Iranians tune to Western radios despite jamming
By Firouz Sedarat
TEHRAN, Iran, February 16, 2000 (Reuters) - Many Iranians continue to tune to their favourite Western radio broadcasts despite heavy jamming, apparently by Iranian authorities, ahead of this week's parliamentary elections.
"I have found a new BBC Persian service frequency that is not jammed. Before that I felt out of touch with the world for a week," a retired state employee said on Wednesday.
"Radio Israel's Farsi programme is also being jammed, but it is still partly intelligible," a housewife said.
Residents said they had to look hard since late January for audible frequencies after several Western stations, popular among some middle class Iranians, were exposed to interference from noise or foreign broadcasts of Iran's state radio.
The British Broadcasting Corporation, the Voice of America (VOA) and the Prague-based U.S.-funded Radio Free Europe/Radio Liberty have all said that their Persian, or Farsi, broadcasts were being jammed. Iranian officials were not immediately available for comment.
"Early this morning, I could hear parts of last night's election rally with Faezeh Hashemi on the VOA," a journalist said on Wednesday, referring to a centrist election candidate. "But there was interference from Iranian radio's Dari programme for Afghanistan."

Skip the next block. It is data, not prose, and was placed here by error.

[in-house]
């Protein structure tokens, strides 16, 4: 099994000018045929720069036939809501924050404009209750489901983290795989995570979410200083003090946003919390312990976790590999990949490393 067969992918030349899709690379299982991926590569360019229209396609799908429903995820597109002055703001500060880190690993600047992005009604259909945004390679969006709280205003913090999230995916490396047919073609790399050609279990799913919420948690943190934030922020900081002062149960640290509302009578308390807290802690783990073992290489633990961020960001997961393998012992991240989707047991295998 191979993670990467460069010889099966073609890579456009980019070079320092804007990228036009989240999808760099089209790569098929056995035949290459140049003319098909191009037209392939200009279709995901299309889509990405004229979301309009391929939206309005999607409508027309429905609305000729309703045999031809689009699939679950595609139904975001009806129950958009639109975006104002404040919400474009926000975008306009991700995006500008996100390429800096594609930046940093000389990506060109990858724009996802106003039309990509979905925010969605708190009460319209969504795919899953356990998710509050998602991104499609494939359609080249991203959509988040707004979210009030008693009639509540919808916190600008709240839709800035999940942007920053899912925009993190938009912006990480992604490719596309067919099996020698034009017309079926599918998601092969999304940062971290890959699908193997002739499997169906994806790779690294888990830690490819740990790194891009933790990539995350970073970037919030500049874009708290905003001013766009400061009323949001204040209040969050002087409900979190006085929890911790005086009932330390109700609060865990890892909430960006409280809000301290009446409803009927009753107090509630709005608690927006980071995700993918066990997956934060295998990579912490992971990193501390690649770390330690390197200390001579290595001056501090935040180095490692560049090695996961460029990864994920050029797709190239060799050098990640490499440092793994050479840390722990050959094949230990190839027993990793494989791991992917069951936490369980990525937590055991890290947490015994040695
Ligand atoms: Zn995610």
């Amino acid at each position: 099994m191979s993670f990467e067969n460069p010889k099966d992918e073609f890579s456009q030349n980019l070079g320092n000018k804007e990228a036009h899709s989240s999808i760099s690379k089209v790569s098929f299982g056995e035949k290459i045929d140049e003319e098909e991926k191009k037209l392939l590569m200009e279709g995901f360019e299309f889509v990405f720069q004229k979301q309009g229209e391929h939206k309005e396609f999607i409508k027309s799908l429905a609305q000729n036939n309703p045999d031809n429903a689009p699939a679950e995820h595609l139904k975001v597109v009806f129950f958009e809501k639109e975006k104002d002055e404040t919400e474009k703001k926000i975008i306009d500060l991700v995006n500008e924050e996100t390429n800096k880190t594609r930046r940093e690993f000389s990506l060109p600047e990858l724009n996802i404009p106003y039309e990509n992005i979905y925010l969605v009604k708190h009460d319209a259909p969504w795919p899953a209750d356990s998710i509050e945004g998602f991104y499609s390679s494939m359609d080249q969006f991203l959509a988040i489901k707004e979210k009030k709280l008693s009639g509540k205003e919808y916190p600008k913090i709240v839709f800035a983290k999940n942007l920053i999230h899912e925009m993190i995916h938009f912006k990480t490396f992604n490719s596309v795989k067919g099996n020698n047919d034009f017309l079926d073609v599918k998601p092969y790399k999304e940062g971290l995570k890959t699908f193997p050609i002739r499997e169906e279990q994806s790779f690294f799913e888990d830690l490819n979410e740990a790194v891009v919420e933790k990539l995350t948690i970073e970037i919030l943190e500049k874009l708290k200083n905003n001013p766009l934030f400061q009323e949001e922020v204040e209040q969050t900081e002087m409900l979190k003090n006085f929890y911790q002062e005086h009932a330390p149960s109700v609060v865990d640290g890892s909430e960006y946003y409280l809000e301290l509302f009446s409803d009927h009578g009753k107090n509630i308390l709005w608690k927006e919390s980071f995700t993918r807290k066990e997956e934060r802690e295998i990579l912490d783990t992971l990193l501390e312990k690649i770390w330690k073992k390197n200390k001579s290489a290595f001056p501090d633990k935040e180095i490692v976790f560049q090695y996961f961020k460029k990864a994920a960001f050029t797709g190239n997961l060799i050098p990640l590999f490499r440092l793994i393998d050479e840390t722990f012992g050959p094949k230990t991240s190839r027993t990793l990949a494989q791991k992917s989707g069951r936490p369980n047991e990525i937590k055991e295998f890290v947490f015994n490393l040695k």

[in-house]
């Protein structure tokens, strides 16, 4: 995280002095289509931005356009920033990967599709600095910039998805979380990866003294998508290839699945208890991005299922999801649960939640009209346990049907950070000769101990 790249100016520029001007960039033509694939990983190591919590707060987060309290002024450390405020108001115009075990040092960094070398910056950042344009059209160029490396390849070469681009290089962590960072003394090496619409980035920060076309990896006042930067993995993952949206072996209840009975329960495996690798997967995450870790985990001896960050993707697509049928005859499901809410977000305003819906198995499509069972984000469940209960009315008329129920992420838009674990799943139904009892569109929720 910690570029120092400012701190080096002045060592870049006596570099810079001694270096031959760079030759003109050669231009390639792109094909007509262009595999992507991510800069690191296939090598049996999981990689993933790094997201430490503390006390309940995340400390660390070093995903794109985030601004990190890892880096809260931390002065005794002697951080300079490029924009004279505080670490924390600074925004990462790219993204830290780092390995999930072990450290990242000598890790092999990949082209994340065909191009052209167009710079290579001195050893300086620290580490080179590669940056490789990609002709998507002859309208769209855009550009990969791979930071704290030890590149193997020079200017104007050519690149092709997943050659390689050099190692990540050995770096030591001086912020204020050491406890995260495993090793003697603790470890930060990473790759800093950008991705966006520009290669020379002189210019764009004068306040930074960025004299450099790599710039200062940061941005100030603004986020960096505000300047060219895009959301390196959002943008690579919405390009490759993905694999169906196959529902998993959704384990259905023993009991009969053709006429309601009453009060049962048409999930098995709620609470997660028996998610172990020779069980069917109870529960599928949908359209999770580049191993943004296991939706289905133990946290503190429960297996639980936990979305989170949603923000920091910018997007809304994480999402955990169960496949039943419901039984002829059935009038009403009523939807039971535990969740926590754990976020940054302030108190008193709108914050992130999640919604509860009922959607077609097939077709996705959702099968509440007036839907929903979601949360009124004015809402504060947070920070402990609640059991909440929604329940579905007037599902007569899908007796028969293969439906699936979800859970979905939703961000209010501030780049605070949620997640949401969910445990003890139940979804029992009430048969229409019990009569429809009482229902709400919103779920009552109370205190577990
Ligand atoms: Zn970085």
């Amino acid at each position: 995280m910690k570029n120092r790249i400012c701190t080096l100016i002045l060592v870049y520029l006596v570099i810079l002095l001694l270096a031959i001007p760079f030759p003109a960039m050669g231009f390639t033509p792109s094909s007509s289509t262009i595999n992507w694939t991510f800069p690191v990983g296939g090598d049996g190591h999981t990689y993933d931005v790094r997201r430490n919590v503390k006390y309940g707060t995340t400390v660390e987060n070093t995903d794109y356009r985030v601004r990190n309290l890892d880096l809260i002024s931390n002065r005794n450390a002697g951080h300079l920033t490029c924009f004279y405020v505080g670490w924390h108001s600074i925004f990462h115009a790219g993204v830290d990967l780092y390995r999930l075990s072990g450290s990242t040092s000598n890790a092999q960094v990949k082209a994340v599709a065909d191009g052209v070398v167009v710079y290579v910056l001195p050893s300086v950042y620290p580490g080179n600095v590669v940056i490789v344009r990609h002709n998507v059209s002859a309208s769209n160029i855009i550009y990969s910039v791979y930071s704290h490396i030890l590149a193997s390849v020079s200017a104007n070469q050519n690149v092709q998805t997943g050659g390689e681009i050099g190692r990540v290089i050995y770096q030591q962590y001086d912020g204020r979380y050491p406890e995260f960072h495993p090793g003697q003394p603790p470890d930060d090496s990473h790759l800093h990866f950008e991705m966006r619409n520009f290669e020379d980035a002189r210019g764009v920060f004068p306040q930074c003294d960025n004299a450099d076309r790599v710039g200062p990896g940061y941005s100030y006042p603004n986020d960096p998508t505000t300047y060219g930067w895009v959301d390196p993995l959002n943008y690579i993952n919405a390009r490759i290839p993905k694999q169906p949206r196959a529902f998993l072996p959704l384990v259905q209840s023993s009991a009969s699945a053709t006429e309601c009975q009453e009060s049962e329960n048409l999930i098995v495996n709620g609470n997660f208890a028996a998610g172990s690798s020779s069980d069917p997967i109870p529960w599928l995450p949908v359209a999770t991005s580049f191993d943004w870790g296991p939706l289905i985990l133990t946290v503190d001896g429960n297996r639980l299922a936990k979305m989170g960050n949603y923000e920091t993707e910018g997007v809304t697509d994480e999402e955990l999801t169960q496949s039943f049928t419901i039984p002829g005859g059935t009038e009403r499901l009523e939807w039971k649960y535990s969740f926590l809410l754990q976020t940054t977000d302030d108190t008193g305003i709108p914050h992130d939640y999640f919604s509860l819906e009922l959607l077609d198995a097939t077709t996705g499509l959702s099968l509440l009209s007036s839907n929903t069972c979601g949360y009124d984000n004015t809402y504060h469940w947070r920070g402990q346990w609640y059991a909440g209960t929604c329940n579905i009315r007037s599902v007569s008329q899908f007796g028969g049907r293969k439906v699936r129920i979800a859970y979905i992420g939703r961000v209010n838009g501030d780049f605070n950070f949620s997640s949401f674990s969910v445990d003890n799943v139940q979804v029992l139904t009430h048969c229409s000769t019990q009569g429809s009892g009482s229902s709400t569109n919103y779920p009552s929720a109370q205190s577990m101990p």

STATE MEDIA LACK CREDIBILITY
Iranian reformists blame unbalanced coverage by the conservative-run state radio and television for the media's lack of credibility and the popularity of Western broadcasts.
"State media has a selective and factional attitude towards news, this pushes people towards foreign radio stations," said Iraj Jamshidi, editor of the pro-reform daily Abrar-e Eqtesadi. "Even though we now have a more open press, some people still listen to foreign radio out of old habit. They are not a huge number of people but many of them are political veterans who act as opinion-makers," Jamshidi told Reuters.
Iran's state media often attack Western radio broadcasts over what they see as anti-Iranian propaganda.
Conservatives say the stations favour their reformist opponents, who are seeking to end conservative control over parliament at the polls on Friday and help boost President Mohammad Khatami's liberal social and political reforms.
Producers at the stations say this impression might be due to the fact that conservative figures are often reluctant to be interviewed by Western broadcasters.
Iran has in the past jammed radios of Iraq-based opposition groups as well as some VOA frequencies.
Some Western broadcasts were jammed during widespread riots in July which were sparked by an attack by police and hardline militants on pro-reform students.